I am writing this post today to celebrate two things. My doctor’s visit today not only came back with positive post-op results (no cancer cells in the cyst), but it was free. And while I waited at Walmart for my prescription to be filled at the pharmacy, I found the two Equestria Girls that finish my collection. I spent the co-pay (that I didn’t have to pay) on Pinkie Pie and Fluttershy (I made that rhyme without a try!) Yay me!
But I have also come to the sobering realization that my collecting mania may actually be a form of mental illness. After all, my daughter is now 20 and not really interested in My Little Pony any longer. That excuse no longer flies. My wife has lost interest in collecting also (although she still collects clothes and shoes with a gusto that shames Imelda Marcos.)
So why do I do this collecting thing so relentlessly? Is it a serious mental disorder? As always I turned to the internet to diagnose myself with life-threatening conditions based on one, or possibly two symptoms. I may be doomed. What I found was an explanation of Hoarding Disorder.
Yes, I inherited it from Grandma Beyer. She hoarded all sorts of stuff in her little house in Mason City, Iowa. In her basement, when they cleaned out the house, she still had wrapping paper from Christmases in the 1930’s. It was in stacks. neatly folded and ready to be re-used. According to the Psychology Today website article about extreme collecting, one of the first signs of the disorder is the inability to part with personal possessions no matter their actual value. Never in all the years we spent Christmases together did I ever notice Grandma re-using wrapping paper. She actually kept that stuff for the memories they invoked and the sentimental value they held for her. My mother ended up throwing out all that wrapping paper when the house was sold.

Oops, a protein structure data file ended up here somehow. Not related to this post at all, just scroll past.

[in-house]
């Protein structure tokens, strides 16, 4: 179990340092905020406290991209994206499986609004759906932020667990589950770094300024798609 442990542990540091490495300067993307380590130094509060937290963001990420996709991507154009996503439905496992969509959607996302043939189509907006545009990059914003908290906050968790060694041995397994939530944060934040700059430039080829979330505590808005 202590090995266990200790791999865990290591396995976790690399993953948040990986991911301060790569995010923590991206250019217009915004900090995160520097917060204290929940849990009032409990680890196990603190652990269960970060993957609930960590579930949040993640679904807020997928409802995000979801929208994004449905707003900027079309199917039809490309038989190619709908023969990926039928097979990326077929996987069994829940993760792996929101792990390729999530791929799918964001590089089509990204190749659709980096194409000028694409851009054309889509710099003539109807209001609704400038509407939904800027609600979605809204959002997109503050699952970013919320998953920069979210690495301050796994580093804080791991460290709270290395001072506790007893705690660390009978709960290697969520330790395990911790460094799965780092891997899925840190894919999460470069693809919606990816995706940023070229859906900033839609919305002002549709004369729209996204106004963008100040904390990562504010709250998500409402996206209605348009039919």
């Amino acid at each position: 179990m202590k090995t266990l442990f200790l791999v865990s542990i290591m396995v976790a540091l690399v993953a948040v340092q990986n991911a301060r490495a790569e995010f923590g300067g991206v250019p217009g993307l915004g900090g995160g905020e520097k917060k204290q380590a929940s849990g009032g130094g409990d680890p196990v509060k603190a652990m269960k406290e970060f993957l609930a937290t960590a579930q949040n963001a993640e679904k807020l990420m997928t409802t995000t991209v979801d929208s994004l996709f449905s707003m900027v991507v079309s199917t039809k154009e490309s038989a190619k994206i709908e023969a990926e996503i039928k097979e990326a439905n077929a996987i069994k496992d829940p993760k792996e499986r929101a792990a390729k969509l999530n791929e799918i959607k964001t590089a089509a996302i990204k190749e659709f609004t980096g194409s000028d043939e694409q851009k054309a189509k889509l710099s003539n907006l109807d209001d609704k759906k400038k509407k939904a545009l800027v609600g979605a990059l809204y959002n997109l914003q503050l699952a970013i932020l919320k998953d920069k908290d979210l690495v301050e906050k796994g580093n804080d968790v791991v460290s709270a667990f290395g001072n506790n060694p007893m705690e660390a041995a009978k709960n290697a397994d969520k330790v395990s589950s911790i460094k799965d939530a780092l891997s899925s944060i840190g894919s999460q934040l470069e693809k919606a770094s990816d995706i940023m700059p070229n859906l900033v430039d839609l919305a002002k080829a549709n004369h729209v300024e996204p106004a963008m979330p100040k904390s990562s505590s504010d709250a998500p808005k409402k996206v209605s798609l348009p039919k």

Another indicator is the extreme cluttering of the home, to the point of rendering living spaces unlivable. One glance at the upstairs hallway sends shivers down my weak little hoarder’s spine.
There are any number of things that might concern a psychiatrist in this hallway. Of course, the blocked door in the back is where the old non-working air-conditioner is stashed, so there is no room in there for stuffing more stuff. This picture reveals that I have a vast collection of collections… not merely one. I collect stuffed toys, HO model railroad stuff and trains, Pez dispensers, stamps, coins, comic books (in the boxes in the back corner under the stuffed toys), and books… gobs, and gobs, and gobs of books! (“Gobs” is Iowegian for “lots”, not “sailors”.) In fact, the door on the left is actually the door to the library.
A quick scan of Toonerville along the tops of the bookshelves reveals the full extent of my madness. Here you see HO-sized buildings, most of which I painted myself or built from kits. You also see the Pez dispensers that suck money out of my pockets at $1.50 a shot. My trains have been around for many years. I shared that obsession with my father (Grandma Beyer’s eldest son) when I was a boy and most of these trains were either gifts from him, or purchased with allowance. (I haven’t bought anything new in seven years.)
So, the evidence makes it clear. One day soon I will be locked up somewhere in a padded room. I hope, at least, that my children still like me well enough to sneak in Pez dispensers when they come to visit.